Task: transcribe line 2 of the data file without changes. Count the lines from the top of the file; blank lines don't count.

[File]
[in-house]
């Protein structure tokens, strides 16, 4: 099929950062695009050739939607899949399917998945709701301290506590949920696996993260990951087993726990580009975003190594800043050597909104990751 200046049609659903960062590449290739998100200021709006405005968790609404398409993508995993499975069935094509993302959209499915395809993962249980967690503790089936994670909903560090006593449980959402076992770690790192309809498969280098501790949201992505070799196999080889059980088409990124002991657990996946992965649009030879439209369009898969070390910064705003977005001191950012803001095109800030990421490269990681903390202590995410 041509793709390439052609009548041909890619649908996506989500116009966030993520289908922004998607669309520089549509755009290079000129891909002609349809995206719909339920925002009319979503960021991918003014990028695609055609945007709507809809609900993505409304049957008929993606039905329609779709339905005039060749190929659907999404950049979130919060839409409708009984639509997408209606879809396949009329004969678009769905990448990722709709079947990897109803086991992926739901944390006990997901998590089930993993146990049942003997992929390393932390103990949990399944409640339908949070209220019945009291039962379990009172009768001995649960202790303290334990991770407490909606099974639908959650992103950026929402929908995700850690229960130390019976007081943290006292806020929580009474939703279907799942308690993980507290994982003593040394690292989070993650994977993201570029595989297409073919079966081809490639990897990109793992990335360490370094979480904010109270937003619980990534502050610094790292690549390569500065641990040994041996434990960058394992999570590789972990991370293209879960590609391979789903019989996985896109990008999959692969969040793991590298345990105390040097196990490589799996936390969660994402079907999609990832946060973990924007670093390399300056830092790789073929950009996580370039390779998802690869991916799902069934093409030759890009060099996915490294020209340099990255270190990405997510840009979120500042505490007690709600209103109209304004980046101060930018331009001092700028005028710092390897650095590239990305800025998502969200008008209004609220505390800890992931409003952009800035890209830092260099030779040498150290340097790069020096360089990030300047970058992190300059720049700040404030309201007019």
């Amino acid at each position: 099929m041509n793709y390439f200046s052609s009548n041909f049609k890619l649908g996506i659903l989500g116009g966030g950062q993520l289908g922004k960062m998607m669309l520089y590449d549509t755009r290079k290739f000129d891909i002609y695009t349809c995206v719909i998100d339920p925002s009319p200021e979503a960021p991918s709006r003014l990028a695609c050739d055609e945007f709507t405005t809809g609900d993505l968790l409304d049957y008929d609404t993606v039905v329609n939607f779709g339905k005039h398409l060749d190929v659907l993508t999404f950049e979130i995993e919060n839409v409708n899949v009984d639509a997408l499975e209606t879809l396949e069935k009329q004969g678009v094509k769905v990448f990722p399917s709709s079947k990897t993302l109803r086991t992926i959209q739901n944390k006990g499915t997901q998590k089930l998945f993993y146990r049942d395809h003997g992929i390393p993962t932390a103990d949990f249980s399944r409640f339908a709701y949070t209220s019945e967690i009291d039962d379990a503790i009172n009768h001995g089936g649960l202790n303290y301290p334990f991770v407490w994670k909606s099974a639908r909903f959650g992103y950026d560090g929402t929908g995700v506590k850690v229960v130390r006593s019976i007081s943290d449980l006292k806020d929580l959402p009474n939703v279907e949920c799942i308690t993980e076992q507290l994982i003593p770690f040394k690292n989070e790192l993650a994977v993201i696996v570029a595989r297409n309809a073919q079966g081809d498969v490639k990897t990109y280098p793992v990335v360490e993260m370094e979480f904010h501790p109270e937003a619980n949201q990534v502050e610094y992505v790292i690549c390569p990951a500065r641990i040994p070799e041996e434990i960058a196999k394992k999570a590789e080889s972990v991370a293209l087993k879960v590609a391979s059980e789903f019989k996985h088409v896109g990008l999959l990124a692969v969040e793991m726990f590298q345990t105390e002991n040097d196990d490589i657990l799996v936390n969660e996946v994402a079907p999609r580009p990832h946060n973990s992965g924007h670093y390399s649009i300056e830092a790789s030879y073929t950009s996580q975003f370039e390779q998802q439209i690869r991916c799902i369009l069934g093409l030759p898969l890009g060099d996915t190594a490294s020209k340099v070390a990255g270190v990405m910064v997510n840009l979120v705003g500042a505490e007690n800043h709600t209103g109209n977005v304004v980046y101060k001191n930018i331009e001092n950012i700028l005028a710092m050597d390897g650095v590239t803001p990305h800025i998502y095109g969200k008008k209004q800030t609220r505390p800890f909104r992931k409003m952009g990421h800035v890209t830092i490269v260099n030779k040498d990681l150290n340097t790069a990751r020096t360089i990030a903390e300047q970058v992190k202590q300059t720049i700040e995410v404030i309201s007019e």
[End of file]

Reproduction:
């Protein structure tokens, strides 16, 4: 099929950062695009050739939607899949399917998945709701301290506590949920696996993260990951087993726990580009975003190594800043050597909104990751 200046049609659903960062590449290739998100200021709006405005968790609404398409993508995993499975069935094509993302959209499915395809993962249980967690503790089936994670909903560090006593449980959402076992770690790192309809498969280098501790949201992505070799196999080889059980088409990124002991657990996946992965649009030879439209369009898969070390910064705003977005001191950012803001095109800030990421490269990681903390202590995410 041509793709390439052609009548041909890619649908996506989500116009966030993520289908922004998607669309520089549509755009290079000129891909002609349809995206719909339920925002009319979503960021991918003014990028695609055609945007709507809809609900993505409304049957008929993606039905329609779709339905005039060749190929659907999404950049979130919060839409409708009984639509997408209606879809396949009329004969678009769905990448990722709709079947990897109803086991992926739901944390006990997901998590089930993993146990049942003997992929390393932390103990949990399944409640339908949070209220019945009291039962379990009172009768001995649960202790303290334990991770407490909606099974639908959650992103950026929402929908995700850690229960130390019976007081943290006292806020929580009474939703279907799942308690993980507290994982003593040394690292989070993650994977993201570029595989297409073919079966081809490639990897990109793992990335360490370094979480904010109270937003619980990534502050610094790292690549390569500065641990040994041996434990960058394992999570590789972990991370293209879960590609391979789903019989996985896109990008999959692969969040793991590298345990105390040097196990490589799996936390969660994402079907999609990832946060973990924007670093390399300056830092790789073929950009996580370039390779998802690869991916799902069934093409030759890009060099996915490294020209340099990255270190990405997510840009979120500042505490007690709600209103109209304004980046101060930018331009001092700028005028710092390897650095590239990305800025998502969200008008209004609220505390800890992931409003952009800035890209830092260099030779040498150290340097790069020096360089990030300047970058992190300059720049700040404030309201007019």